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Kids Learn Sources of Pizza Products
VERONA -- If Old MacDonald had a pizza farm, he'd grow more than pigs and cows. More than 800 third graders recently learned the many sources of pizza products -- from the box to the herbs.
Today's children have fewer opportunities to see animals and crops growing on farms and so are less aware of the sources of many products.
The Mississippi State University Extension Service organized the Pizza Farm Field Days at the Lee County Agri-Center in Verona to educate children on the importance of farmers and agriculture to produce kid's all-time favorite food -- pizza.
"We want children to understand and respect what farmers do and what farming has meant to this country," Lee County 4-H agent Sherry Smith said. "Children used to have at least one relative who lived on a farm, but that is becoming more rare."
The field days event allowed classes to rotate around eight educational presentations. Each stop explained in an entertaining way a different commodity involved in pizza production.
The sections, or slices, included:
- - wheat -- which is used in the crust;
- - soybeans -- used for the oil to cook the pizza;
- - dairy cattle -- which contribute the cheese;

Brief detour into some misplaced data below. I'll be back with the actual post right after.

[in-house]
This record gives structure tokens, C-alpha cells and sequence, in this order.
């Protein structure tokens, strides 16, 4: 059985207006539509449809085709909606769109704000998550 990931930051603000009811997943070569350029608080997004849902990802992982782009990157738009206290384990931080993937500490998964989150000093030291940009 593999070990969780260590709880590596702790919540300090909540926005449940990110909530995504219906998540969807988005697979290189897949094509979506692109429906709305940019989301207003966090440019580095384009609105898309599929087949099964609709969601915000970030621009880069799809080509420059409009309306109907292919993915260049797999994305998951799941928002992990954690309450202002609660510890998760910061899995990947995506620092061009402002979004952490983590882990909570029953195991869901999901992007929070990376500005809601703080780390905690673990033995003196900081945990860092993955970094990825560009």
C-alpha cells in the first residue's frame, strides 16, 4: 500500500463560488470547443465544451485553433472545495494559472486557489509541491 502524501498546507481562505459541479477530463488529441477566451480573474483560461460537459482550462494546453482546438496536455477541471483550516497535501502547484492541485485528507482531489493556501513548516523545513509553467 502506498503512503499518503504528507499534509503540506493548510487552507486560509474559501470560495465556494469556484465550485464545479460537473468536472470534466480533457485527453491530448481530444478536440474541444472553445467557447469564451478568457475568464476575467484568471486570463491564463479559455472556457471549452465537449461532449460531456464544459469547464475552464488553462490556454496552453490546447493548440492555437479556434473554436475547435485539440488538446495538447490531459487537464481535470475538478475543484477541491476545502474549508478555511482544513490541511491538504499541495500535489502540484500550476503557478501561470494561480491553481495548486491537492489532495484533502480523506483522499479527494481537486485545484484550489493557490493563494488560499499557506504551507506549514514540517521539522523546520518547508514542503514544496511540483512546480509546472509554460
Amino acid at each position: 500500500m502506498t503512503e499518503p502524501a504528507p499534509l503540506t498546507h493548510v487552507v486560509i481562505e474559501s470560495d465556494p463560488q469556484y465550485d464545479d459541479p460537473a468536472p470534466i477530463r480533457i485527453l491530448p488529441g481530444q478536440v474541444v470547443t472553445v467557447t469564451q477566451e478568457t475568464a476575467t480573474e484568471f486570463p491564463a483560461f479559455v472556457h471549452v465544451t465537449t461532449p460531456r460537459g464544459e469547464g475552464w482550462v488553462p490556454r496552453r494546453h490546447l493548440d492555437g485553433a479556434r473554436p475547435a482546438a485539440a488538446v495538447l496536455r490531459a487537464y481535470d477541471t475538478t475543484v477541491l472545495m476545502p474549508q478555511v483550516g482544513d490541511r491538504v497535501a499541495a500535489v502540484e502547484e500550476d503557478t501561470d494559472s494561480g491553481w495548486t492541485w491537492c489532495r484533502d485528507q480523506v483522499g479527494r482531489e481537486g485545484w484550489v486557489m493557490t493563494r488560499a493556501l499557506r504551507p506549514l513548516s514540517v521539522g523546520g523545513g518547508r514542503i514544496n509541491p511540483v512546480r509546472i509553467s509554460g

- - pigs -- one source of meat products;
- - beef -- another meat source;
- - herbs -- used for giving pizza its unique flavor; and
- - vegetables -- including tomatoes and other toppings.
After hearing each educational presentation, children visited an outdoor, pizza-shaped mini-farm. Each slice contained the different commodities in their on-the-farm condition.
Tara Morgan of Saltillo was one of the third graders visiting the Pizza Farm. Although she lives on a beef cattle farm, Tara said she learned about the many by-products from cows. "I learned that we get lots of things from cows. Things like make-up and perfume and the brush part of paint brushes," Morgan said.
The Mississippi Cattle Industry Board was a major contributor to the project, even providing teachers with resource materials to build lesson plans.
Christy Haddon, a third grade teacher in Saltillo, said the presentations were entertaining and educational.
"After we returned to the school, we used many of the principles the children had learned in additional lesson plans including math," Haddon said.
Smith said event organizers depended on the input from commodity groups and industries. A morning break was sponsored by Barber Dairies, who supplied milk, and by McDonald's, who provided cookies. Dominoes Pizza provided pizzas for lunch, and Pepsi contributed the lunch drinks.
"We believe strongly in the need to inform children about agriculture," said James Shelton, division manager of Barber Dairies. "We need to broaden children's knowledge and appreciation for dairy producers and others involved in agriculture."